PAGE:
I've had the latest cell phone for the last 20 years or so. Like most people, I used to sign up to the 12 (which then became 18, which then became 24) month contract which meant I got the phone for "free". About 5 years ago, I switched to buying the handset outright so I could swap and choose my provider through a SIM only contract, now I buy the latest Xiaomi or other chinese brand top of the range budget phone direct from china and have a month to month SIM contract with a company called Afrihost. I don't make many calls, and these days, I'm not afraid to ask for the wifi password at the places I go to eat or drink so my 2gb data allowance never gets used up, my calls are mostly Whatsapp calls and messages so the call allowance is more for emergencies than anything. A top of the line handset these days is over R20,000 / $1150 / £950. Using my method, the latest phone costs around R3,000 / $176 / £140 so I treat myself to a new one every year so apart from the first 6 months a new iPhone or Google Phone is released, I'm generally ahead on technology.
This was a big one. Again, for 20 years I've always had the top available package of Satellite TV, it was just standard due to the clever marketing by the TV companies that if you wanted the movies (or sports) you had to pay. And I love watching movies. After that it's inertia, you just keep paying year after year. I've had Netflix for years and whilst it's not as good as it self-promotes, it's not bad. So when the regular TV subscription came up for renewal, I canned it. I always knew if we missed it they would welcome back with open arms, but we didn't, and it's' been 3 years. Our strategy is we watch Netflix probably 50% of the time and the other 30% is watching the UK catch-up TV channels and the remaining 20% is the new YouTube Originals which most people don't even know about. You sign up to YouTube Premium to ditch the adverts and you get originals for free. The amount of content is growing but it's really a smaller alternative to Netflix. If we're desperate to see a film or watch a sports match, we either Pay per View it or invite friends over to barbecue and use their catch-up TV subscription to watch the game! These couple of little changes have saved us around R15,000 / $880 / £720 per year. That's a couple of international return flights for Mrs H & I to go exploring or my entire car fuel bill for the year. If I ever feel like I'm missing out on content, I would add Amazon TV for another R160 / $12 / £10 because they have some good shows that Netflix doesn't.
Entertainment "On The Go"
I like to pass the time on long journeys listening to podcasts, streaming music or catching up on a TV series (When I'm not driving obviously!) and like to keep up on things generally when I'm on the move so a second data sim has always been part of my tech arsenal, but since I retired, the travel is less so it's a luxury that had to be weighed-up. And i decided it has to stay!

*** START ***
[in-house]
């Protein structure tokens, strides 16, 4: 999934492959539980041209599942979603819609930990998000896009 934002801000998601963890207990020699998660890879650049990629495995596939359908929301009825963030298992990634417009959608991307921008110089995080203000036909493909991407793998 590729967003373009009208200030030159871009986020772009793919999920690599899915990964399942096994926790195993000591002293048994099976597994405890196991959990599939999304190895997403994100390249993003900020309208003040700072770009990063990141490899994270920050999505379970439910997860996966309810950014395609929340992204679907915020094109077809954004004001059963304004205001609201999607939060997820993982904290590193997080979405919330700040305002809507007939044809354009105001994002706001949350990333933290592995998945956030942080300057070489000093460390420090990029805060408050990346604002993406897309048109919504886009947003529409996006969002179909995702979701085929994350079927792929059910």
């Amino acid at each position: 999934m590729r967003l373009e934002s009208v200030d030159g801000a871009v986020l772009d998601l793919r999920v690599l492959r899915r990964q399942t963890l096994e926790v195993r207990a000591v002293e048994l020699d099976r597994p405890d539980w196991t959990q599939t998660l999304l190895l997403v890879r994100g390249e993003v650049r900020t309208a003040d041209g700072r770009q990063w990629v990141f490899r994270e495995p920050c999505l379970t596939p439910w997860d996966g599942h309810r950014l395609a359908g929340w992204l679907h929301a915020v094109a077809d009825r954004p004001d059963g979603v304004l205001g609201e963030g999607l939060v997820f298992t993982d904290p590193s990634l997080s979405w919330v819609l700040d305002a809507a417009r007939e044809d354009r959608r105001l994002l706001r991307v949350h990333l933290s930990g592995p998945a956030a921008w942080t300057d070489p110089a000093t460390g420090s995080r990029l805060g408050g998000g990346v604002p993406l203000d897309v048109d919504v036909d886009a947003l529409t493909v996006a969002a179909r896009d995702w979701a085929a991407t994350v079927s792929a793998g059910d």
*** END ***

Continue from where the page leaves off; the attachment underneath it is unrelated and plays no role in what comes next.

So I did a little shopping around to improve my current sim which was 10gb for R500 / $30 / £24 and found 2 amazing alternatives for South Africans. The first is RAIN. they do an unlimited off=peak data sim for R250 / $15 / £12 per month with the off-peak being the evening time when I'm less likely to be travelling or not have WiFi. This would have been ideal for me but unfortunately the signal with RAIN is sketchy in my area so after a month of use I had to cancel.
The other option is perfect for me. Afrihost gave me a data only SIM with a gigabyte of data every month for absolutely free! Plus it rolls over for 1 month so if I don't use it I have 2gb for free ready to go. If I do use more when I'm travelling, they charge me R50 per gb which seems pretty fair. The SIM card sits in my laptop and whenever I need it I have free data on tap. I've had it in there almost a year, use it whenever I travel and I'm still yet to have paid anything to Afrihost. What a great deal. My YouTube premium subscription also gives me unlimited access to both Google Play Music and YouTube Music (The two are soon to become one) so my music on the go and podcast listening is essentially free.
So hopefully by now you'll see that I didn't compromise on my entertainment when I reduced the cost of it by 65% and I can hand on heart say that I haven't felt once like I reduced my quality of TV watching or have second rate connectivity, I literally haven't noticed a difference. I can't even watch YouTube with adverts any more!
And for final perspective, regular readers will know that our total cost of living is R62,000 / £3,650 / £2,950 per month. That saving of R3,000 per month we made represented a saving of 5% of our total living costs. If you're part of the FIRE community or are simply trying to reduce your outgoings, cutting the cord is a good place to start, you'd be surprised what's available if you shop around a little and don't follow the sheep into the latest iPhone contract or top of the range internet package.
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Until next time, keep living.